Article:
Second, Prevent’s overly broad and vague definition of “non-violent extremism” creates the potential for systemic human rights abuses. On the basis of this definition, schools, universities, and NHS trusts, among other “specified authorities” subject to the Prevent duty, are required to assess the risk of children, students, and patients being drawn into terrorism and report them to the police-led Channel programme where necessary. By the government’s own admission, thou- sands of people have been erroneously referred to the Channel programme. Individuals (including children) erroneously referred under Prevent experience the referral as inherently stigmatising and intensely intimidating. They also fear continued surveillance and the creation and retention of Prevent records, which may taint them and lead others to view them as “extremists” in the future. 
Specifically, the targeting of non-violent extremism raises serious concerns about possible violations of the right to freedom of expression. Children in schools have been targeted under Prevent for expressing political views. University conferences relating to Islamophobia and Islam in Europe have been cancelled, raising questions of possible breaches under the Education Act (1986) and article 10 of the European Convention on Human Rights. More generally, the case studies and interviews in this report suggest that Prevent has created a significant chilling effect on freedom of expression in schools and universities, and undermined trust between teachers and students. This risks driving underground, removed from debate and challenge, conversations about controversial issues such as terrorism. In addition, as indicated by the large number of interviewees for this report who requested anonymity, there is a genuine and intensely held fear among some that public criticism of Prevent will trigger retaliation. This fear is particularly acute for parents who fear that their children will bear the brunt of the retaliation.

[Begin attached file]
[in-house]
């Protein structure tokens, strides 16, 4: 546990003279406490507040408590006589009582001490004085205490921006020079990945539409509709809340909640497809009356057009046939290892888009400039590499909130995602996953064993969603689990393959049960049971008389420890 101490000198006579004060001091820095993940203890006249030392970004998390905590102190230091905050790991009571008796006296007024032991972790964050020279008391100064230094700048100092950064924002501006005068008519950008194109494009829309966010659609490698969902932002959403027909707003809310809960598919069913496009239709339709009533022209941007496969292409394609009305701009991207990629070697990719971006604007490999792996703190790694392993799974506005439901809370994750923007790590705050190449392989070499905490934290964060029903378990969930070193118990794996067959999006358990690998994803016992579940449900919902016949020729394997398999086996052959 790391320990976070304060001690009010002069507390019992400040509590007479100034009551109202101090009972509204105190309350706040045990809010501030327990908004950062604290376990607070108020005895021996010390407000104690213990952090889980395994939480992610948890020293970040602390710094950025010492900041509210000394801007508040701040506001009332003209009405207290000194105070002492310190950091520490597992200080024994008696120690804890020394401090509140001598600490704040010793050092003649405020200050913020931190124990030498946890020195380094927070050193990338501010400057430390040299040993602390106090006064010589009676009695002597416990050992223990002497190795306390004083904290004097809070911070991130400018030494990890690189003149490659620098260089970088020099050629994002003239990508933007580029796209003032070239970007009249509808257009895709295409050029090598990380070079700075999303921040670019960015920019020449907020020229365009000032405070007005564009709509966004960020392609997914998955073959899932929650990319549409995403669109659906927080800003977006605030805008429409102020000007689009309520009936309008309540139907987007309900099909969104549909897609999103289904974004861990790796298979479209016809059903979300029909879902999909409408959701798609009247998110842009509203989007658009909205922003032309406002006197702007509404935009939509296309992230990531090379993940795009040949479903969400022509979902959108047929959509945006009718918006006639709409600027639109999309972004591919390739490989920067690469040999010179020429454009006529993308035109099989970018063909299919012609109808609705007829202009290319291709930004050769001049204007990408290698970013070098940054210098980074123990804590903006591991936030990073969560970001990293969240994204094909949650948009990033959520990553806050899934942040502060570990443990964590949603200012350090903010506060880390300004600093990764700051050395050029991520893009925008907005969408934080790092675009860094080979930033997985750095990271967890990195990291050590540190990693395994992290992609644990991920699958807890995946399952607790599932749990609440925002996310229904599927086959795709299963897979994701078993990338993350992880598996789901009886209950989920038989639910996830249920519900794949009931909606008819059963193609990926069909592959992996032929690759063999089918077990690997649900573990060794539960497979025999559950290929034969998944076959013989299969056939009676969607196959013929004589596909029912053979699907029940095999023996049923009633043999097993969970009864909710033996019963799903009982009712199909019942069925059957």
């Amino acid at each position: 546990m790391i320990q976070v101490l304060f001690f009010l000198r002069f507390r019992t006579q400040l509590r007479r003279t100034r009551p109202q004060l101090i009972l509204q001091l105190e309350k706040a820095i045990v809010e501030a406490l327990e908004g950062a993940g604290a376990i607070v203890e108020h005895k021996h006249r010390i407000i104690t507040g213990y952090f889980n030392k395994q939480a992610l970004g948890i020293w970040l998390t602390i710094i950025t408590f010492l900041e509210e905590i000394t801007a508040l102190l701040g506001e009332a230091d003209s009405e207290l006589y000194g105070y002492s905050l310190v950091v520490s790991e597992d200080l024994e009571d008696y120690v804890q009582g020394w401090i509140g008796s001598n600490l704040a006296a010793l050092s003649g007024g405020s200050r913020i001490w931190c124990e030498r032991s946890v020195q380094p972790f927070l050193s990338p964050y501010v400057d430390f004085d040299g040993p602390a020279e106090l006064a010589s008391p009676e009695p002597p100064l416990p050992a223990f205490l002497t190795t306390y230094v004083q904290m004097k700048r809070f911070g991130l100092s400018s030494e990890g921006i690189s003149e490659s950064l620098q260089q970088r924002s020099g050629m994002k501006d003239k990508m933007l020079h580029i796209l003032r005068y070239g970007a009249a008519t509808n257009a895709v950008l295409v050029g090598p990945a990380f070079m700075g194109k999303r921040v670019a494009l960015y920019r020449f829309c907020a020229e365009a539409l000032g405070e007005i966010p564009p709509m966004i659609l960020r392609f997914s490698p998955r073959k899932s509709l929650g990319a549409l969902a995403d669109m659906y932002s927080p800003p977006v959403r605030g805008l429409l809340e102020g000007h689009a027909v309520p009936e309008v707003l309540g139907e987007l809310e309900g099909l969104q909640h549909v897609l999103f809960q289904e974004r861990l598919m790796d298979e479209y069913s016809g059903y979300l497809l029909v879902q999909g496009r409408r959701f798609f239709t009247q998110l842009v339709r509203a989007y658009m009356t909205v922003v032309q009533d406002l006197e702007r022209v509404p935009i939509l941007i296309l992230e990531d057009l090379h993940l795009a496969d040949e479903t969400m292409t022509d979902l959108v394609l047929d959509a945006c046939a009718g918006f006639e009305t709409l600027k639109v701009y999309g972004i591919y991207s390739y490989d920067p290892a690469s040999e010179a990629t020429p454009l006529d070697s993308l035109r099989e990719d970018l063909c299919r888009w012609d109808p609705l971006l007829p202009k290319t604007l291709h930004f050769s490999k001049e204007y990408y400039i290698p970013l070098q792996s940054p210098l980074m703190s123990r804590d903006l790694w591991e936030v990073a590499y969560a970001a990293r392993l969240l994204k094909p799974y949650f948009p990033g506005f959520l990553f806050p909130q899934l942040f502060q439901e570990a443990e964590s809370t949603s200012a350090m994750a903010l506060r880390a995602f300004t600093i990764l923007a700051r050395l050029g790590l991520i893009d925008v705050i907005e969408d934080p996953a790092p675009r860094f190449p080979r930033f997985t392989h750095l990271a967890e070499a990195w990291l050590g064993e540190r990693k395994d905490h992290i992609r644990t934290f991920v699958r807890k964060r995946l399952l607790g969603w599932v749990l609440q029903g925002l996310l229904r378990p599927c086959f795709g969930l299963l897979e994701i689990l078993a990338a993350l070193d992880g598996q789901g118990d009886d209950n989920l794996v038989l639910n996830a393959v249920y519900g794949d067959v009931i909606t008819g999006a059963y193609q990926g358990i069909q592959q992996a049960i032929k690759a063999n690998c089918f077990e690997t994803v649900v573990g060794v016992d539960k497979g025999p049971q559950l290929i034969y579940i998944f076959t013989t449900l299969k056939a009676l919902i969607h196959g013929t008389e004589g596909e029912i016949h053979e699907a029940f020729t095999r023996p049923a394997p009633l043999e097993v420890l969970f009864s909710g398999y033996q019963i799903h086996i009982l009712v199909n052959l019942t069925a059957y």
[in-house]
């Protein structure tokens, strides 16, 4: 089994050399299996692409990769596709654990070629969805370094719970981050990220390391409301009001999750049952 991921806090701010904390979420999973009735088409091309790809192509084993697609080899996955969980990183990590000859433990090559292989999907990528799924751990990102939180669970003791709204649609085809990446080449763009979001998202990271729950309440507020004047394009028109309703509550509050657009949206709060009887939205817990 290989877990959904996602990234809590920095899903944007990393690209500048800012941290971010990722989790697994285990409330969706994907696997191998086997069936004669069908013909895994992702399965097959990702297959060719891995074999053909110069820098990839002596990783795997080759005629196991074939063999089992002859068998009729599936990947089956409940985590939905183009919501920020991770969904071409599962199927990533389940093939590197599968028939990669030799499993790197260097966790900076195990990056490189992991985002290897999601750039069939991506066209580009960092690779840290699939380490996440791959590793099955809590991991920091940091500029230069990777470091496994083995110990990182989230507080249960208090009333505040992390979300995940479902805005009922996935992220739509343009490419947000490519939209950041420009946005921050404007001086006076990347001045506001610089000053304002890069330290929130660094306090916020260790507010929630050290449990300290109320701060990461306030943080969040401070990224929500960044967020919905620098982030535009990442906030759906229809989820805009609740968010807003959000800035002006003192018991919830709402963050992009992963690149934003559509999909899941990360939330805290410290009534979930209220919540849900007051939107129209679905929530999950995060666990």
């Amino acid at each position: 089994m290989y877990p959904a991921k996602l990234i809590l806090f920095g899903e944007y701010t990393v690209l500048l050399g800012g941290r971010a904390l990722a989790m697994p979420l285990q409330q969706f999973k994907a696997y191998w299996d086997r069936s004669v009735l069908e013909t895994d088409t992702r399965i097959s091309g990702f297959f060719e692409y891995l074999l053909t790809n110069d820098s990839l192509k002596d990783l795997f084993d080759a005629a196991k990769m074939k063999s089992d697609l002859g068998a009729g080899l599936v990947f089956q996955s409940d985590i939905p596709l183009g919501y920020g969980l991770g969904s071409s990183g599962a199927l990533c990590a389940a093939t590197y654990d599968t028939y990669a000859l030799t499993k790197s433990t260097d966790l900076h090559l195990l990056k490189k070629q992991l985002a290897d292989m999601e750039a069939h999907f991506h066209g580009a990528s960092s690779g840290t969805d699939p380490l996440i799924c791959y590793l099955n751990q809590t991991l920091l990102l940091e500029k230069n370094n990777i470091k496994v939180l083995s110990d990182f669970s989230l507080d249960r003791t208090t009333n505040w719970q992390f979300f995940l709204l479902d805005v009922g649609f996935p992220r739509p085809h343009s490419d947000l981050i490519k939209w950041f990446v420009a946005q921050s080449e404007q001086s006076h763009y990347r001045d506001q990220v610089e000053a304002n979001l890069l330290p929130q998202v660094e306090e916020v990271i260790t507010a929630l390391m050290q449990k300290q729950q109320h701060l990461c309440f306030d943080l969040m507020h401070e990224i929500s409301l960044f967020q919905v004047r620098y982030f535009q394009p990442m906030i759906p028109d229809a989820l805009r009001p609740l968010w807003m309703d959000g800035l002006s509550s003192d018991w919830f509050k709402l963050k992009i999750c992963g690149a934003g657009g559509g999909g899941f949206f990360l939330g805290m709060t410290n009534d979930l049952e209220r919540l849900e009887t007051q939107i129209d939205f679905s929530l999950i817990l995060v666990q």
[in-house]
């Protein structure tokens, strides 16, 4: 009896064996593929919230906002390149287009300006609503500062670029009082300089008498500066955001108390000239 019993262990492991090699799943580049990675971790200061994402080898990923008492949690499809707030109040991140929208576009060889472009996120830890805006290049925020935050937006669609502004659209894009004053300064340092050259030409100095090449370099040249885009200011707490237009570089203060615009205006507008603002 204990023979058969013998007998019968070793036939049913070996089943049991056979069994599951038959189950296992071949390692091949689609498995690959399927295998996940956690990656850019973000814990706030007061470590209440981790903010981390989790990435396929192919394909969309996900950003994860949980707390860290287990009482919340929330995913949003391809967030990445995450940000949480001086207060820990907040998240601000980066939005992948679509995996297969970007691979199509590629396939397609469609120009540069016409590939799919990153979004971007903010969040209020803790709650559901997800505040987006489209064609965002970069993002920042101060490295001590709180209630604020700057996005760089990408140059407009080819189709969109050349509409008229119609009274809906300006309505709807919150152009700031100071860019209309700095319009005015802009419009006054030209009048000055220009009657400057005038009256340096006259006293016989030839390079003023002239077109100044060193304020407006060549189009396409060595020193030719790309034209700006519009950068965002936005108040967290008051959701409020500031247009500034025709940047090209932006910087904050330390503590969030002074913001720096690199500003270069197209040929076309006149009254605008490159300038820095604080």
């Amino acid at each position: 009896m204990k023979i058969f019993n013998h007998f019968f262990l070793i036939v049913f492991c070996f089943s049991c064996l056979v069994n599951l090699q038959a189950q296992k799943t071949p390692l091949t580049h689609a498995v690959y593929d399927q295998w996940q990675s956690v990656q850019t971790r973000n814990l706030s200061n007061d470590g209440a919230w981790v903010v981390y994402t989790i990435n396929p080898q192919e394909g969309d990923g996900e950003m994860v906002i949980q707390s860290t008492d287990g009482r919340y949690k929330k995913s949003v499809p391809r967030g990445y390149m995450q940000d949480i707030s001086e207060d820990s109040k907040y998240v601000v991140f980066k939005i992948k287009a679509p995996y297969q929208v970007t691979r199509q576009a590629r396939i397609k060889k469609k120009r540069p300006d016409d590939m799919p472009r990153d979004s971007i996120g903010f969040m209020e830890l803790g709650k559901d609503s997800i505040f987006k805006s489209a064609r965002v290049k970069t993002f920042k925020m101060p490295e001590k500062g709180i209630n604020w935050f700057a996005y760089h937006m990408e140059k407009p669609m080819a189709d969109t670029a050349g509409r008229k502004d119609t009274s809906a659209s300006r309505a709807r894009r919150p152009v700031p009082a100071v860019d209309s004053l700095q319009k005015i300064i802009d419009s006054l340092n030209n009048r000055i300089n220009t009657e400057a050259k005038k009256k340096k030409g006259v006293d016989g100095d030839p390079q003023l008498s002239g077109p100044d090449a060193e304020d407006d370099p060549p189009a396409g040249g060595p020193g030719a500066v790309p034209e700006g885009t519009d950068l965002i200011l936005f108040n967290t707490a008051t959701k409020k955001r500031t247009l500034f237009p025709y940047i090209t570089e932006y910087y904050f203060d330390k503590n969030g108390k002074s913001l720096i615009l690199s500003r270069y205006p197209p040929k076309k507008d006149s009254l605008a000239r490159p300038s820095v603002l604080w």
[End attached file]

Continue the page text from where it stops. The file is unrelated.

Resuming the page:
Third, the Prevent duty creates a risk of discrimination, particularly against Muslims. Frontline professionals have broad discretion to act on their conscious or unconscious biases in deciding whom to report under Prevent. Current and former police leads for Prevent recognise that currently, Prevent operates in a cli- mate marked by Islamophobia. Significantly, between July 2015 and July 2016, Islamophobic crime in London rose by 94 percent. This climate creates the risk that Muslims in particular may be erroneously targeted under Prevent. All of the case studies relating to the targeting of individuals under Prevent raise serious questions about whether they would have been targeted in this manner had they not been Muslim. Relatedly, in some case studies, Muslims appear to have been targeted under Prevent for displaying signs of increased religiosity, raising questions about the violation of their right to manifest their religion.
Fourth, by requiring the identification and reporting of individuals at risk of violent and non-violent extremism, Prevent creates a risk of violations of the right to privacy. Many of the case studies describe individuals being intrusively questioned under intimidating conditions about their religious and/or political beliefs. One case study raises troubling questions about the collection (apparently without informed consent) of names and political opinions from Muslim children for the Home Office.